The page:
68 academic year.
Dormitory rules, civil rights,
and student participation in col-
lege government were, in that
order, the . next most frequently
protested issues on the nation's
campuses, according to the sur-
vey by the Educational Testing
Service (ETS).
The ETS report also notes that
organized groups demonstrating
against most issues rarely made
up more than ten per cent of a
college student body. Protesters
against U.S. policy in Vietnam,
for example, averaged about five
per cent of their respective stu-
dent bodies, according to the'
DAILY OFFICIAL
BULLETIN
(Continued from Page 8)
questions about working abroad an-
swered.
TEACHER PLACEMENT
The following schools have listed
Vacancies:
Caracas, Venezuela: Colegio Ameri-
cano - Jr. & Br. High Math, Jr. & Sr,
1 High Science (Gen. Science, Biol., and
Chem.)
Chelsea, Mich.: Girls Phys. Ed., Spec
Educ. (Type A).
Albion, Mich.:. Starr Commonwealth
for Boys: Cottage Child Care workers
(part or full time.) ,
pexter, Mich.: 3rd grade.'
Farmington, lMch..: Our Lady of
Mercy High Sch. English - HS.
Interlochen, Mich.: Interlochen Arts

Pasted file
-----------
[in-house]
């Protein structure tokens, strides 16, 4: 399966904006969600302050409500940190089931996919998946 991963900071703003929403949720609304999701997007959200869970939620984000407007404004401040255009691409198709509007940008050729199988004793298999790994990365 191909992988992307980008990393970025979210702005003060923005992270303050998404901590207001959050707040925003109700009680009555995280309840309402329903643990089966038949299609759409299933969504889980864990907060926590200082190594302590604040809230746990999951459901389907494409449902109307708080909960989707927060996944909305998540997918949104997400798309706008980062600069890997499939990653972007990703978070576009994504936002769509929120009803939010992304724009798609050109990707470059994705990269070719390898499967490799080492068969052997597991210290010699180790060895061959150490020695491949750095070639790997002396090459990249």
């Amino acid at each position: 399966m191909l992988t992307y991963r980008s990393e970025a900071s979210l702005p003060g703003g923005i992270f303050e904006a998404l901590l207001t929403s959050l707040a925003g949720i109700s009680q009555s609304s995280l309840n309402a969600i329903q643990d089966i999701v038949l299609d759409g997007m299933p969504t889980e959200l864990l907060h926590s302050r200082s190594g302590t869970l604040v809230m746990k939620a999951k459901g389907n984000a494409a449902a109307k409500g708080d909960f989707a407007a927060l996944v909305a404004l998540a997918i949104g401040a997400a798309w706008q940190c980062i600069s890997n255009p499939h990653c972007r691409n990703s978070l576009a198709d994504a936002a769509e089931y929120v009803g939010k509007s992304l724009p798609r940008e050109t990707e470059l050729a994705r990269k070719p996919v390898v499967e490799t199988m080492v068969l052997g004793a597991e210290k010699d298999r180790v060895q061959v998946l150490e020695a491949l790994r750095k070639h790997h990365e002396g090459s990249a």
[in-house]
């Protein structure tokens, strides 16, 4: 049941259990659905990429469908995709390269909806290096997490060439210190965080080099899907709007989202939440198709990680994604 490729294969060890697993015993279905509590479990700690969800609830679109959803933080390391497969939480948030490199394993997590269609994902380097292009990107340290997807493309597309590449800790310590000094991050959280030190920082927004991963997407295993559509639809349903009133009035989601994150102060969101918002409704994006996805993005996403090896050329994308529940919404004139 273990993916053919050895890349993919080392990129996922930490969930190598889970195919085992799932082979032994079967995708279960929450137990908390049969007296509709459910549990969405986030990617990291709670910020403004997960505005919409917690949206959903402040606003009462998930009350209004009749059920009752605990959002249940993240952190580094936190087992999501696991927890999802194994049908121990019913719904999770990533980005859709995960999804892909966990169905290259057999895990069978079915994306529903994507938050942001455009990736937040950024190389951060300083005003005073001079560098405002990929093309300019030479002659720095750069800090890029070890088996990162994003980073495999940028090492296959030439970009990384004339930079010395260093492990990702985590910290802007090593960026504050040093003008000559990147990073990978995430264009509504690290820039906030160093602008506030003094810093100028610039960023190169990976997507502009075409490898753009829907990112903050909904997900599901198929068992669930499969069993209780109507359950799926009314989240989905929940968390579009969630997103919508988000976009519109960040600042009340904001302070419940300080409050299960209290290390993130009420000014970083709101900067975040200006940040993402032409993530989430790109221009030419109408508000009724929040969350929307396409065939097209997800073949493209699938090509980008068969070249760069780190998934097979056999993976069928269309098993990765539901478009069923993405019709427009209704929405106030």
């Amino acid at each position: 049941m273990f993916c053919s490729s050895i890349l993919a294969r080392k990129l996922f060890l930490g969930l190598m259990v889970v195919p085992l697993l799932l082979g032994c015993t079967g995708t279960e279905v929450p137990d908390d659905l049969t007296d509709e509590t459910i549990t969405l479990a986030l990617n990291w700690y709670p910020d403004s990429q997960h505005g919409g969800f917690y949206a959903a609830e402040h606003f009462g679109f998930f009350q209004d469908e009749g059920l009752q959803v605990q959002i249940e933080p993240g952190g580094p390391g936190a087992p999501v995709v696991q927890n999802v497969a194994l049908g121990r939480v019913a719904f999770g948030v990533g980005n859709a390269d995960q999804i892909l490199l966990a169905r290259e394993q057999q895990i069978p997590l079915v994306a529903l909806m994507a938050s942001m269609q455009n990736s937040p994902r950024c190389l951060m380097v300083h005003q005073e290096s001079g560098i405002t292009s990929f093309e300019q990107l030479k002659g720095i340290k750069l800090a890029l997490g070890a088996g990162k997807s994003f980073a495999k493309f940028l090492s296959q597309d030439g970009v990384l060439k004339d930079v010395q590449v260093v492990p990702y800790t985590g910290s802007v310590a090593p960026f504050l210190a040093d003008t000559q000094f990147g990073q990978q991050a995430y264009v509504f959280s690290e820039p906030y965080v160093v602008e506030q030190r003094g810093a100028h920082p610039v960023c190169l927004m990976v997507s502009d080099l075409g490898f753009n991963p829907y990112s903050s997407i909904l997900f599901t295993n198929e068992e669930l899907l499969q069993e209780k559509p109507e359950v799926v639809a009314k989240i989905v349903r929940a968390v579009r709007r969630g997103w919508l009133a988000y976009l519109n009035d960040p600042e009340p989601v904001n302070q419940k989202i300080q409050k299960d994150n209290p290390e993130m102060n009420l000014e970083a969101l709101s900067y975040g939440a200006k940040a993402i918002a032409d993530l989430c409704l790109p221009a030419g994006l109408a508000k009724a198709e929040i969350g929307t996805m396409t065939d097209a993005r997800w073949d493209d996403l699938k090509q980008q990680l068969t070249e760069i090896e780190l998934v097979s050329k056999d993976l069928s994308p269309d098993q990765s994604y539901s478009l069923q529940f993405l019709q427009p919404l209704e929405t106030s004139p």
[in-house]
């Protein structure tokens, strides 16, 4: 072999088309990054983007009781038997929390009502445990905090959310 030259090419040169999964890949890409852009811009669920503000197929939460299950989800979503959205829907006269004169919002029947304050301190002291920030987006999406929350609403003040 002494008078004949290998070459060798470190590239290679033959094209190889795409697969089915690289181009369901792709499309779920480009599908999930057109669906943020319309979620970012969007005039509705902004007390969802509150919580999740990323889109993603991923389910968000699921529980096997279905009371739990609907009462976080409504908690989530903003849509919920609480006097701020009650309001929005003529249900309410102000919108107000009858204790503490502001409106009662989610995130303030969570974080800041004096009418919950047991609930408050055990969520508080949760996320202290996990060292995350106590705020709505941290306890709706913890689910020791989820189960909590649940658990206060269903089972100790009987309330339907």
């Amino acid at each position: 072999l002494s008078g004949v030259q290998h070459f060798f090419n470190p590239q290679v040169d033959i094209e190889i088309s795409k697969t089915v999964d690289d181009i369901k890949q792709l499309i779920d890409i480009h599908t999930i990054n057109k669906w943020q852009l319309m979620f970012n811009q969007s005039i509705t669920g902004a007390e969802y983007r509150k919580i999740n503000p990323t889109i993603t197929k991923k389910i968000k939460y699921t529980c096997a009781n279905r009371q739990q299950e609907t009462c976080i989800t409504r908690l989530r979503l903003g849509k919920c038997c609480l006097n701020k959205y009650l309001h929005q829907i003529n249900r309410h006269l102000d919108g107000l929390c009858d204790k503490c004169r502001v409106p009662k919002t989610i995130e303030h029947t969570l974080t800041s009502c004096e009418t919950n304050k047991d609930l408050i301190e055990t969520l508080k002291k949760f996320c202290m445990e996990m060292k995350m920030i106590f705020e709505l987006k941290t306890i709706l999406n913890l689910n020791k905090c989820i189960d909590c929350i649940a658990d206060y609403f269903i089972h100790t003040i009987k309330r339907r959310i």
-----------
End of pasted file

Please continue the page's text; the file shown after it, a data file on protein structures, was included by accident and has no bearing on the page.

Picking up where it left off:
V Academy, dorm. advisor.
For further information contact the
Placement Services, 3200 S.A.B. 764-7459.

deans' estimates. Protests not or-
ganized in advance were not in-
cluded in the findings.
ETS's questionnaire survey was
completed by deans of students
in 860 accredited four-year col-
leges and universities.

Alumnae

niay act on
bias lruling I
(Continued from page 1)
Several sororities in violation of
Panhel's resolutions are report-
edly considering establishing an
independent association apart
from the University to conduct
rush thereby bypassing the ban on
alumnae recommendations.
However, Mrs. Newell said last
night "there is a question whe-
ther those sororities would be re-
cognized as approved housing by
the University."
Advisors to at least two sorori-
ties were invited but declined to
attend the meeting. They are Mrs.
Robert Weaver, advisor to Alpha
Chi Omega, and Mrs. Roger Lin-
inger of Alpha Phi.
Mrs. Lininger said last n i g h t
shy "hopes the meeting would not
be ,interpreted as representative
of all the alumnae or all the sor-
ority women."
She said she was invited to the
session by Mrs. William C. Walz
an alumnae and national officer of
Kappa Kappa Gamma.

the Americans ror "our correct
revolutionary line" but it was not